Date of this Version
Thesis (M.S.)--University of Nebraska--Lincoln, 1967. Department of Family Economics and Management.
Literature suggests adult roles are indefinite for women and in a flux of change. This indefiniteness is related to the perplexing choices college women encounter when choosing a career role, a homemaker role or the dual role.
The purpose of this study will investigate about the future role expectations of women college students. Three points of interest to the purpose of the study (1) To examine to what extent women students recognize future role perceptions for themselves with regard to careers and marriage. (2) To examine to what extent women students comprehend and recognize the dual role perception for themselves. (3) To examine to what extent women students know and recognize the existence of managerial resources and practices associated with an anticipated dual role.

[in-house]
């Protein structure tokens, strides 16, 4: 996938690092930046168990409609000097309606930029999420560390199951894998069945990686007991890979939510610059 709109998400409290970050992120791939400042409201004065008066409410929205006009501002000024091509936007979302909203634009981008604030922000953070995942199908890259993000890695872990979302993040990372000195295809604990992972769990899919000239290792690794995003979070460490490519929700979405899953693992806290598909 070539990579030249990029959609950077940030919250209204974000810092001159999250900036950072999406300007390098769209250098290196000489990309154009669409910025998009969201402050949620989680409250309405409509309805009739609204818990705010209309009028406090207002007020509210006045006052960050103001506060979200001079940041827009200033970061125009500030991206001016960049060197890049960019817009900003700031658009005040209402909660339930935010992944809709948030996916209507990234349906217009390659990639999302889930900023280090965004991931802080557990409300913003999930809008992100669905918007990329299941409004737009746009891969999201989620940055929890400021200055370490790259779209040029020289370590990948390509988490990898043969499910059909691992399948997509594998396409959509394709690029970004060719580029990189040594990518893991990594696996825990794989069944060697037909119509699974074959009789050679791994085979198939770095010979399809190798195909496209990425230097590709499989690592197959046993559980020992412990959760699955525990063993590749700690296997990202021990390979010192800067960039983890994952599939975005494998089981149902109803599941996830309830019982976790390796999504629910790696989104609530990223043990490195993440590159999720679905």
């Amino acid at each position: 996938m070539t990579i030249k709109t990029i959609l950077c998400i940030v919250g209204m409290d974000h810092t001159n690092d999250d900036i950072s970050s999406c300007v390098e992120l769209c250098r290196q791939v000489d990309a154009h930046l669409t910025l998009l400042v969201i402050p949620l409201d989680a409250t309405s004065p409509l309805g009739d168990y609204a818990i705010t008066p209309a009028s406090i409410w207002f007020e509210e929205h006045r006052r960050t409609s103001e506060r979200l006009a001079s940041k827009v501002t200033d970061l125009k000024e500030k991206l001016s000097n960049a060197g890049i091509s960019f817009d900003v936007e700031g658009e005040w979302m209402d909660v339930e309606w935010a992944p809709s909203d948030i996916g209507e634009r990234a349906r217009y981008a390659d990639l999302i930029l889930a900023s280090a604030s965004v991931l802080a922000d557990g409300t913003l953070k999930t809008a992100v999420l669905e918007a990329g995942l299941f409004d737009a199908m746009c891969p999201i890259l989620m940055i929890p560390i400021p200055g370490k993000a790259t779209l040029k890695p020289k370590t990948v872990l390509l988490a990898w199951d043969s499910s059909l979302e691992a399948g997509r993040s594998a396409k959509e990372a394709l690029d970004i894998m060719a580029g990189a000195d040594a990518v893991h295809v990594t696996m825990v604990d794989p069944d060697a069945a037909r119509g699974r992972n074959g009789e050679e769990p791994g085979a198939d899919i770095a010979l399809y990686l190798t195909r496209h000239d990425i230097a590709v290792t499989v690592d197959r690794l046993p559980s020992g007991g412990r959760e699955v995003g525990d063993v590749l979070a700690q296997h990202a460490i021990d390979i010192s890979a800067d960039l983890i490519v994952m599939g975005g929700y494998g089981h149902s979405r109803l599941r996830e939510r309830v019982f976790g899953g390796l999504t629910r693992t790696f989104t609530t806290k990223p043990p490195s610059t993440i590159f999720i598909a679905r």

This study was conducted by survey and was limited to undergraduate, single, women students classified as freshmen and seniors in the School of Home Economics at the University of Nebraska. Over 90 percent of both freshmen and senior groups with graduation expectations planned for future dual roles. Expectation for college graduation is found to be the only characteristic with a significant relationship to dual role expectation.
Advisor: Dorothy A. Larery